Artist carves and paints boulders along the Grand River for ArtPrize 2014
GRAND RAPIDS, Mich. – The countdown is on for opening day of ArtPrize 2014, which begins Sept. 24. That means many artists are in town working feverishly to finish their entries.
Kevin Sudeith is the kind of artist who seems to live in transition. Living in Brooklyn, New York he told FOX 17 he spends about half the year working on stone carvings, called petroglyphs, around the country.
For now he lives with a local host family, as he chisels a permanent scene of life-sized paintings of fish carved into five large boulders along the Grand River below the Pearl Street Bridge.
“‘Petro’ is rock, ‘glyph’ is writing, and ‘ist’ is me, the man who makes it,” said Sudeith.
A petroglyphist and artist, Sudeith said he is working alongside the Grand Rapids Public Museum to create a series of fish that will live along the Grand River as a permanent installation. His goal Sudeith said is to make a permanent document of a place at a given time.
“The fact that my work is so permanent is a big motivator for me,” said Sudeith. “It also adds a lot of responsibility, in terms of what I choose to carve, that really personifies a place right now.”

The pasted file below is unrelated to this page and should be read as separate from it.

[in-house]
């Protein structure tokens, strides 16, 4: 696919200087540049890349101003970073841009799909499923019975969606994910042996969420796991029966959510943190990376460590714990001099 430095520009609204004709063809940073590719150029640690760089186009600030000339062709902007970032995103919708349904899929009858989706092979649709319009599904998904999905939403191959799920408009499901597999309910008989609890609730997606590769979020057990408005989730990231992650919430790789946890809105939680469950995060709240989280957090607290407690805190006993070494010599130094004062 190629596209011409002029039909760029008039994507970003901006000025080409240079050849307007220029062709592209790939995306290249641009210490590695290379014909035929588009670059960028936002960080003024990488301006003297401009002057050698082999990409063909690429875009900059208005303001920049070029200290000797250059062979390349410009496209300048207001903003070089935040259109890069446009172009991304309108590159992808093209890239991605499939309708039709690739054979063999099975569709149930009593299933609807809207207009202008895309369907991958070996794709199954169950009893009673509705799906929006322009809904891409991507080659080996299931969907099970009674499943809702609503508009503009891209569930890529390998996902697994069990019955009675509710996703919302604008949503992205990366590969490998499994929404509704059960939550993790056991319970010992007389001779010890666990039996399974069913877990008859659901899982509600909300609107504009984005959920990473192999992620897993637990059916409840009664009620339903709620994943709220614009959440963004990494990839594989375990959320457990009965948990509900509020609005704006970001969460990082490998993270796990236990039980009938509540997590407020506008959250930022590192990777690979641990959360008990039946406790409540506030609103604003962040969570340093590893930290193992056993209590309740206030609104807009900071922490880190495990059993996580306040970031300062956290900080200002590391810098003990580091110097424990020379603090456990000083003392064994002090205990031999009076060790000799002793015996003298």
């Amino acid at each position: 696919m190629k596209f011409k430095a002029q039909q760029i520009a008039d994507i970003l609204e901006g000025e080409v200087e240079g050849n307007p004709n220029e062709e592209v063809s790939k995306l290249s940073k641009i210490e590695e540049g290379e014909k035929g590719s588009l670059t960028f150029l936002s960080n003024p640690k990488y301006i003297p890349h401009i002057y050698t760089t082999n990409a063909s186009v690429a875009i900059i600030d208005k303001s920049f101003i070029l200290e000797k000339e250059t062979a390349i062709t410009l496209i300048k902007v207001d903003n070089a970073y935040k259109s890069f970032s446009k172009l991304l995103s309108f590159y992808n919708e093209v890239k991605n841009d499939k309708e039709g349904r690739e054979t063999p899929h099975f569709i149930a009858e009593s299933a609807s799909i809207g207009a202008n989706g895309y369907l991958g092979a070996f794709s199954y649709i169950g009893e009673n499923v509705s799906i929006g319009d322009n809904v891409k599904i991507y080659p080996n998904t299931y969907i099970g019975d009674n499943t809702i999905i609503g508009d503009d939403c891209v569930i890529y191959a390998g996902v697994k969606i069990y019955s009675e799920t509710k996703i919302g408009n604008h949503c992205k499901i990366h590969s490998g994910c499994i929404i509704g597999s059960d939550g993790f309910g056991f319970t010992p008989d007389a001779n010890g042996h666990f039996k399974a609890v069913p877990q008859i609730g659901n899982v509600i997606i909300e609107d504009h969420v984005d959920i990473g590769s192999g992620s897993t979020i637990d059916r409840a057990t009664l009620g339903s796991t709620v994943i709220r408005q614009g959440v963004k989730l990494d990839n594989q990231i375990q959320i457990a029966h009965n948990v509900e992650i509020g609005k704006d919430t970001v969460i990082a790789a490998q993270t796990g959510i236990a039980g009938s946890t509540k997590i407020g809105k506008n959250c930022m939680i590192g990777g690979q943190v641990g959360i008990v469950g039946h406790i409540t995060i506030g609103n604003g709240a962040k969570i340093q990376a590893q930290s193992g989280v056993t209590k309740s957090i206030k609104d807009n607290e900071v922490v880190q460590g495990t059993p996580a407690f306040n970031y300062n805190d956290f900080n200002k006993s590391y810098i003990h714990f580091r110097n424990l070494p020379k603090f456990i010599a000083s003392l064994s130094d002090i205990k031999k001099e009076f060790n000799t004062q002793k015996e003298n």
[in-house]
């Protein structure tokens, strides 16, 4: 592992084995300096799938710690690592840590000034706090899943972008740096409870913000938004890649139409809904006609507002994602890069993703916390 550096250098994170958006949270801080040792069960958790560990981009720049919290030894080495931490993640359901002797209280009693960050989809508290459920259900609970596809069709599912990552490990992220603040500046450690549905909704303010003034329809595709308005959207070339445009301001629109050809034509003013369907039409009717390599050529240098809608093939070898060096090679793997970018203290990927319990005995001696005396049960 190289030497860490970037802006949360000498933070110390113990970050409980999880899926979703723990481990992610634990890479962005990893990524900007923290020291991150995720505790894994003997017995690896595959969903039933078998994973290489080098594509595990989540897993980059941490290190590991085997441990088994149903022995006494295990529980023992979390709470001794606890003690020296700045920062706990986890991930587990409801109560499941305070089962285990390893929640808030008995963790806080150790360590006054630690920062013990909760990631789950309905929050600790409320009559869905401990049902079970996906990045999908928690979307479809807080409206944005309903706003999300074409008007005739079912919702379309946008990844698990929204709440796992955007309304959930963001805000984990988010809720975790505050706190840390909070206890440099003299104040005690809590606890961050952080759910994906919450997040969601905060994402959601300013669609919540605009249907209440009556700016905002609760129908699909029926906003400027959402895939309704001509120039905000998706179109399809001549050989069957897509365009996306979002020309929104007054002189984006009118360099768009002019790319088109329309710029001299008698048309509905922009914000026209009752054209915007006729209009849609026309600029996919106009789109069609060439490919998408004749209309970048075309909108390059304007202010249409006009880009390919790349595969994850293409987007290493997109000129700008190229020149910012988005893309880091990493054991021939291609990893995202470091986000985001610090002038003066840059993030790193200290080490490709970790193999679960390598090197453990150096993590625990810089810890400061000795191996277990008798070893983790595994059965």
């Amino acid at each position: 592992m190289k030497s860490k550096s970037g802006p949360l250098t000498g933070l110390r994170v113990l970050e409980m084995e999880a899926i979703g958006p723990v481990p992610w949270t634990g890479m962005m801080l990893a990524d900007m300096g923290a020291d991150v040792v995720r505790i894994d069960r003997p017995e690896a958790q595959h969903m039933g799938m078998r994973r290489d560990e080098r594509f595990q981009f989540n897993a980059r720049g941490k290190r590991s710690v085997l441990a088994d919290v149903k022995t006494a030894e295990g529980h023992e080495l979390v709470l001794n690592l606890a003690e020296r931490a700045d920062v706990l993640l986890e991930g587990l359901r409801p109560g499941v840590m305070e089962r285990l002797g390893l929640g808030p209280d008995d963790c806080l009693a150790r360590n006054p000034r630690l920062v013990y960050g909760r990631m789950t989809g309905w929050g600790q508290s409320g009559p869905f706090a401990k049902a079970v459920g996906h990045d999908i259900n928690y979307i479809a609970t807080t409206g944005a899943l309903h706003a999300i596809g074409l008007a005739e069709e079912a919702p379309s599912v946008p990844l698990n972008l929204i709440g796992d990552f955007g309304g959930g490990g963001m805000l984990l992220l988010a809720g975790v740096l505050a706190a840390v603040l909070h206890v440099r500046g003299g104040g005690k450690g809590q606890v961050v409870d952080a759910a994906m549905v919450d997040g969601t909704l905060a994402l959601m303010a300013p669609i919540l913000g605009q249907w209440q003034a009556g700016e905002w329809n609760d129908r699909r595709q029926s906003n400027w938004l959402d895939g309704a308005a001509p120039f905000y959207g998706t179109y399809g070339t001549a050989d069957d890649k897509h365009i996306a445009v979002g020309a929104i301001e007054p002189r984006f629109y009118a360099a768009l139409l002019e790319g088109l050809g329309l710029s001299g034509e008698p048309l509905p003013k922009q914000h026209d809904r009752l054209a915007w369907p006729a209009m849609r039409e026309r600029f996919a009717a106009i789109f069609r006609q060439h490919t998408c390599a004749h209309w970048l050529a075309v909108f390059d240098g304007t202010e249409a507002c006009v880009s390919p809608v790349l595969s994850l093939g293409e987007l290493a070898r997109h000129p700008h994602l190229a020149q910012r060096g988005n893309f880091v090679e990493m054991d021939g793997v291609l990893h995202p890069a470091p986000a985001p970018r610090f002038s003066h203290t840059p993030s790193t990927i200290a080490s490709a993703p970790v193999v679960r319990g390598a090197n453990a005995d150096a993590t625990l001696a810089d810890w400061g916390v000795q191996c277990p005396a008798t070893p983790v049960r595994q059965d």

First he draws on the rocks with chalk, chisels, and then paints on different angles of the boulders. Sudeith picked the boulders and had them hauled to the site, and has been working since the start of August.
Now regulars will jog past Sudeith chiseling and painting, or a small crowd will look down from the Pearl Street Bridge, and comment in awe of his progress.
“I hope that the people of the community identify with them and see their own lives in the carvings, and their own lives in the longer continuum of time,” said Sudeith.
During ArtPrize, Sudeith said the Public Museum will host eight days of educational programming for pre-K through 12th grade students using his art work. His piece will be carved and painted by Sept. 22, then Sudeith said he will make embossed paper prints of his carvings.